I’m not quite sure what people were expecting this movie to be, to be honest. It was never advertised as a horror movie or a thriller, so I’m not sure why people were expecting scares/thrills. I mean, the original monster movies would barely classify as horror anymore. They’re more Gothic film than anything else. The trailers for this pitched it as an action/adventure movie involving Tom Cruise getting cursed and bringing a mummy back to life and Jekyll running some secret organization dedicated to finding and eradicating evil, and that’s exactly what we got. The Mummy (directed by Alex Kurtzman from a script by David Koepp, Christopher McQuarrie, and Dylan Kussman), follows soldier/thief Nick Morton (Tom Cruise) as he accidentally unearths the tomb of Princess Ahmanet (Sofia Boutella), releases her, and ends up cursed. Together with Jenny Halsey (Annabelle Wallis), Nick has to work with Prodigium, an organization led by the mysterious Dr. Henry Jekyll (Russell Crowe), to find a way to break the curse and stop Princess Ahmanet from using Nick as a sacrifice to resurrect the Egyptian god Set. (There may be some mild spoilers ahead, so read with caution.)I thought the movie was fine; enjoyable, really. It’s not amazing or anything, but it’s about what I expected it to be. That’s to say that I had a good time and was whisked away into an intriguing world. The biggest problem the movie had was its opening. It opens with an extended flashback sequence – narrated by Dr. Jekyll – that explains how Princess Ahmanet ended up being mummified alive, and this flashback is largely unnecessary. Throughout the movie, Nick has visions of Ahmanet and what happened to her, and all the exposition around her character could’ve been revealed through Nick’s visions. Instead, we end up with a lot of repetitive scenes. Much of his visions show the same thing we already saw in the opening flashback, so it’s redundant. If they just got rid of the opening flashback (aside from the bit about the Knights Templar) – or at least reduced it to a short “Legend has it that an Egyptian princess forgotten to the sands of time made a pact with the god Set to obtain power and was mummified alive as punishment, her dagger hidden away” kind of thing -, the movie would’ve been able to start with an exciting action scene involving Nick and his partner, Chris Vail (Jake Johnson), infiltrating an Iraqi militant stronghold. Aside from the beginning, I thought the movie was paced pretty well. Once it got started, it kept going and built up to an exciting climax that felt like the culmination of everything the movie had been working towards. It’s not an amazing story. It’s fairly predictable at times, but I don’t necessarily consider that a bad thing. The characters outside of Nick and Jenny aren’t super well developed – and even Nick and Jenny are pretty two-dimensional -, but, again, it’s an action movie and nobody is really here because they care about the characters. People are here because they wanna see monsters. Ahmanet, the titular mummy, isn’t in the movie as much as one might hope, but she had to share her time with the whole setting-up-Prodigium plotline. As a result of that, Ahmanet’s plotline goes about how you’d expect it to go, and it’s pretty easy to predict how that plotline ends, but, to be honest, that plotline was almost more of the B-plotline for the movie. The A-plotline was more about getting Nick introduced to the world of Prodigium and setting up all of that. Which, for a movie called The Mummy, isn’t really a good thing, but I forgave it because that was the aspect of the movie I was most excited to see. On that subject, there was a lot of really interesting world building with Dr. Jekyll and the Prodigiumorganization which has me pretty interested in future movies in the Dark Universe line – assuming they don’t cancel the entire shared universe due to poor box office performance. There’s lots of teasing and setup for future movies, but I still feel like The Mummy told a complete and satisfying story. The most interesting parts, like I mentioned earlier, were the bits that dealt with Prodigium solely because those were the parts that really felt unique. Sure, Prodigium is basically the Dark Universe‘s version of SHIELD, but the idea of having an organization like that as a way to connect all the various monster universes from the old Universal monster movies is a really interesting idea, and having Dr. Jekyll (from Jekyll and Hyde) be the head of the organization makes it even more interesting. I’d have been perfectly happy if that’s what the movie had been focused on as opposed to the stuff with Ahmanet. The best way to describe what this film is like is to compare it to the pilot of a TV series. It’s a really good pilot in that it introduces the central premise of the series (the Prodigium organization that’s dedicated to – essentially – tracking down the monsters from the classic Universal monster movies), gives us some characters, and sets the stage for the rest of the series. Like a pilot, much of The Mummy is spent setting up the central premise instead of dealing with the actual Mummy plotline, so, for that reason, I think the whole Dark Universe line of films might work better as a TV show. In that format, they’d be given more time to set up the Prodigium stuff while also being able to spend time with the actual monsters that Prodigium would be catching down. For example, in TV form, three or four episodes could’ve just been spent covering the same material that The Mummy covered, and it would’ve been able to have the time to do a better job with the development of the characters and the execution of Princess Ahmanet’s plotline. As a movie, it did a better job with the Prodigium setup than it did with the Ahmanet plotline, but such is life sometimes. The acting in the film was fine. Nothing spectacular, but nothing particularly bad either. Tom Cruise continues to do well as the leading man of action movies; his portrayal of Nick was endearing enough to make it enjoyable to have his character be the lead of the movie. Dr. Jekyll was by far the most interesting character in the movie for a multitude of reasons, once of which being that the basis for the character is just really interesting on its own. Russell Crowe also seems to be enjoying the hell out of himself in the role, which makes him a lot of fun. Towards the third act of the movie, Dr. Jekyll starts experiencing some of his more Hyde-like tendencies, and Russell Crowe just has the time of his life with those scenes. Sofia Boutella’s Ahmanet is fine. Her performance is good; the character itself isn’t really. The same problem befalls Annabelle Wallis’s Jenny as well. That’s 100% because of the writing of their characters. Both actresses do the best with the material they’re given, but neither of them are given much to do. which is actually the case for pretty much everyone besides Tom Cruise and Russell Crowe. It’s unfortunate that the characters weren’t really developed all that well; instead, they’re mostly two-dimensional archetypes that exist to fill the role the movie needs. For an action movie, that’s not the end of the world, but for a sustainable franchise built around these characters, that’s bad. If Dark Universe doesn’t intend to focus on any of the actors that aren’t Russell Crowe or Tom Cruise, then it’s somewhat more acceptable, but if Universal is intending for Annabelle Wallis’s Jenny to be a central character, they need to spend some time developing her. Alex Kurtzman’s directing was pretty good. Many of the shots were rather good and seemed reminiscent of the monster movies of old, which was a nice touch. The problem element of the film was the script. It’s a mess. It doesn’t know if it wants to focus on Prodigium or if it wants to focus on Ahmanet, and it tries to do both. Like I’ve said repeatedly, it does a better job with the Prodigium stuff (and honestly should’ve been a movie just focusing on that stuff and saved The Mummy for a bit further down the line when Prodigium was set up well enough that they could devote the time The Mummy needed to better tell Ahmanet’s story. The film balances its humor and more serious action scenes fairly okay. I know some people have had problems with the tone, but I felt it worked alright. I wasn’t distracted by it or anything. Overall, I found The Mummy to be enjoyable. I saw The Mummy specifically because I was interested in Dr. Jekyll and the Prodigium aspect of the cinematic universe, so I was definitely not disappointed on that front. As for the rest of the movie, it was an enjoyable enough action movie. The characters meshed well, the plot made enough sense that I wasn’t distracted by anything, and I had a fun two hours watching it. I’m not gonna highly recommend the movie to anybody; it’s not really a movie you’d pay full price at a movie theater to see. But, it’s still a fun movie. I’d wait for it to come out on DVD and maybe watch it with some friends. I’m really interested in seeing future films in the Dark Universe line – the next of which is supposedly The Bride of Frankenstein, helmed by Bill Condon – so, in that sense, The Mummy did its job in getting me to want to see more of the films in the shared universe.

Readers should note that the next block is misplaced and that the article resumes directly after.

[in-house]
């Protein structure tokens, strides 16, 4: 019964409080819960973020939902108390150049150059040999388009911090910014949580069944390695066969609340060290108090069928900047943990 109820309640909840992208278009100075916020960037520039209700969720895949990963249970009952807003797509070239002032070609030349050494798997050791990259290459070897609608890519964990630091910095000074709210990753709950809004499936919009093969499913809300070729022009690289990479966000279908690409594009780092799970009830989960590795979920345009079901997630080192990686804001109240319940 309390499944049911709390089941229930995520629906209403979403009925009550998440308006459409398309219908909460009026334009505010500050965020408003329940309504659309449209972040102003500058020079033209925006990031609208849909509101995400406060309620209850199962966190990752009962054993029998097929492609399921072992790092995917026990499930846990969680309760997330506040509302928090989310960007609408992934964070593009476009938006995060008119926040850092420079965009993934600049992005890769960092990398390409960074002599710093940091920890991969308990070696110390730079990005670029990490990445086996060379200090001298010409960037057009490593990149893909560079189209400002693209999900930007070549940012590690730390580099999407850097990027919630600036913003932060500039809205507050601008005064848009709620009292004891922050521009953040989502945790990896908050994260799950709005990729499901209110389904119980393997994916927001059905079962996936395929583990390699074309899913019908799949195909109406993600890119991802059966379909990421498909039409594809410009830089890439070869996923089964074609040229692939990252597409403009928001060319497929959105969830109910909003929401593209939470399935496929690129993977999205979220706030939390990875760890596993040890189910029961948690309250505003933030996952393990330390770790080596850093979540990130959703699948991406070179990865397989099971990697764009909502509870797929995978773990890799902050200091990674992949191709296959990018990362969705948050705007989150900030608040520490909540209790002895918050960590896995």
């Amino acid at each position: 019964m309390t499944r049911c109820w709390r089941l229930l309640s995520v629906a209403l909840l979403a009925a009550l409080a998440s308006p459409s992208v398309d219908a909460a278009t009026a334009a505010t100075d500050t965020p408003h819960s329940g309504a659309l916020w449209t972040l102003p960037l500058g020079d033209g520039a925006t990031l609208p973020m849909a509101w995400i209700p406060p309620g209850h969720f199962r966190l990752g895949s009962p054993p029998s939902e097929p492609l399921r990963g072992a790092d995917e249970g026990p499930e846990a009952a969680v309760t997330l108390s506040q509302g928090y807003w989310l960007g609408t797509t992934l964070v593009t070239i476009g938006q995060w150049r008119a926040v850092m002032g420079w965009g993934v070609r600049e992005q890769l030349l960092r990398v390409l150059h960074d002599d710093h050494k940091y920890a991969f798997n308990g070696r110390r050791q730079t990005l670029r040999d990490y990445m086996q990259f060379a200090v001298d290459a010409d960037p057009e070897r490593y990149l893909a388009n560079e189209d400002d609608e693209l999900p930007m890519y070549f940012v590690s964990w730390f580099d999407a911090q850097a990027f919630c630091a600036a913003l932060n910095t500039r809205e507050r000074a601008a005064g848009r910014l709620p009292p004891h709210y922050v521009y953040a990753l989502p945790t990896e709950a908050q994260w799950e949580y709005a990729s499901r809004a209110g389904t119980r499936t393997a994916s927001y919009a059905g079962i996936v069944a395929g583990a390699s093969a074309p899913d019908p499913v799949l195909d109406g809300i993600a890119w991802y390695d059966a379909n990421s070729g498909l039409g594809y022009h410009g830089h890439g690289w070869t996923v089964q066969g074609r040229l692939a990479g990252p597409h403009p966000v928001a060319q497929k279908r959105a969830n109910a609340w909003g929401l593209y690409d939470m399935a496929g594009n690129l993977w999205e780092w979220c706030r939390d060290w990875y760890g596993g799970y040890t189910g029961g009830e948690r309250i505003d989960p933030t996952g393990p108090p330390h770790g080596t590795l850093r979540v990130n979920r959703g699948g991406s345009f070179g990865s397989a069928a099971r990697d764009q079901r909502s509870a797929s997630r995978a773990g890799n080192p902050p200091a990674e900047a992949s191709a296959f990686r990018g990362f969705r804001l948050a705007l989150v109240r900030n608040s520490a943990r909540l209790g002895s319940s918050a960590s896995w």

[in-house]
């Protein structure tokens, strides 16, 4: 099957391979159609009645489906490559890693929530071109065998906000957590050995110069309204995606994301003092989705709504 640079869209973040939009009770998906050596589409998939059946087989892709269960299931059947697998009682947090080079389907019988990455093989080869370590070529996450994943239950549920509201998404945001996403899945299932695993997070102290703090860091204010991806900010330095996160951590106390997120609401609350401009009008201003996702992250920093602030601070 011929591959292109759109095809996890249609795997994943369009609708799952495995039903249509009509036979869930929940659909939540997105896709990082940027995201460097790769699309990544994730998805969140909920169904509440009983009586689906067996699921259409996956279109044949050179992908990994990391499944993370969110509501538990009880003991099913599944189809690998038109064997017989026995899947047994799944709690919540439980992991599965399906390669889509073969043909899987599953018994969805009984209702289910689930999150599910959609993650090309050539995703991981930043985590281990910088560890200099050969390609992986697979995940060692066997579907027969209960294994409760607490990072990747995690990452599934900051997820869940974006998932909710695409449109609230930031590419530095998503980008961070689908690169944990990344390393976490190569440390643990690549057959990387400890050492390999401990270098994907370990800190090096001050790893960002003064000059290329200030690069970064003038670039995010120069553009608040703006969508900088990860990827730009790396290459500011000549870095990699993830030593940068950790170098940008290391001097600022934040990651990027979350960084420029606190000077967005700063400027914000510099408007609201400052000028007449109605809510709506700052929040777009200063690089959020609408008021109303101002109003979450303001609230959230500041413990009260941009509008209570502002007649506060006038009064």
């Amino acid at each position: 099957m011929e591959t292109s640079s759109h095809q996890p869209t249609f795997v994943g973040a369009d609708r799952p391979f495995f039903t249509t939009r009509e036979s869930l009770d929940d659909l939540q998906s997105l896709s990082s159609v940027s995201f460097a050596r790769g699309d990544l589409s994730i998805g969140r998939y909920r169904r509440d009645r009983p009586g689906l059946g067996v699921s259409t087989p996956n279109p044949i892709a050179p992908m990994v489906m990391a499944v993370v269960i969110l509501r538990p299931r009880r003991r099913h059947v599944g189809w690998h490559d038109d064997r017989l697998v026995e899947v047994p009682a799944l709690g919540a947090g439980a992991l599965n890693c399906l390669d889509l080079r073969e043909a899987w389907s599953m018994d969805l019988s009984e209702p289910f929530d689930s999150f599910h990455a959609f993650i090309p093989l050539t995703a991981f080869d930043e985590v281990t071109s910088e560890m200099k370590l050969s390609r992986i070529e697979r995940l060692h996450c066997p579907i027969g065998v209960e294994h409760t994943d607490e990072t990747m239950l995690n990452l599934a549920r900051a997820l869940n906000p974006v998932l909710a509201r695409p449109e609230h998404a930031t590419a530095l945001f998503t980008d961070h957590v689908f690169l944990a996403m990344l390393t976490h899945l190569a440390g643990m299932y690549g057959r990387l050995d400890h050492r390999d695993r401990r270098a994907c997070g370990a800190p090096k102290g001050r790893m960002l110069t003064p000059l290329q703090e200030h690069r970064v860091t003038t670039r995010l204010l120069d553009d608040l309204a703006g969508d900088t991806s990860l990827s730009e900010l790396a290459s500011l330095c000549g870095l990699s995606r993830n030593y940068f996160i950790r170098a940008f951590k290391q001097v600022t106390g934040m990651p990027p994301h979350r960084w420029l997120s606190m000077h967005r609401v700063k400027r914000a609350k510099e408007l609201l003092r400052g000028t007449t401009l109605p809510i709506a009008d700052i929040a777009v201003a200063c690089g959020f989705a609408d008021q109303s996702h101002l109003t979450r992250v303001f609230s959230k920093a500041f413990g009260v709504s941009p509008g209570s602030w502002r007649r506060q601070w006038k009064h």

All-in-all, I give The Mummy three out of five stars. It’s not great, but I still enjoyed it and wanna see more from this universe.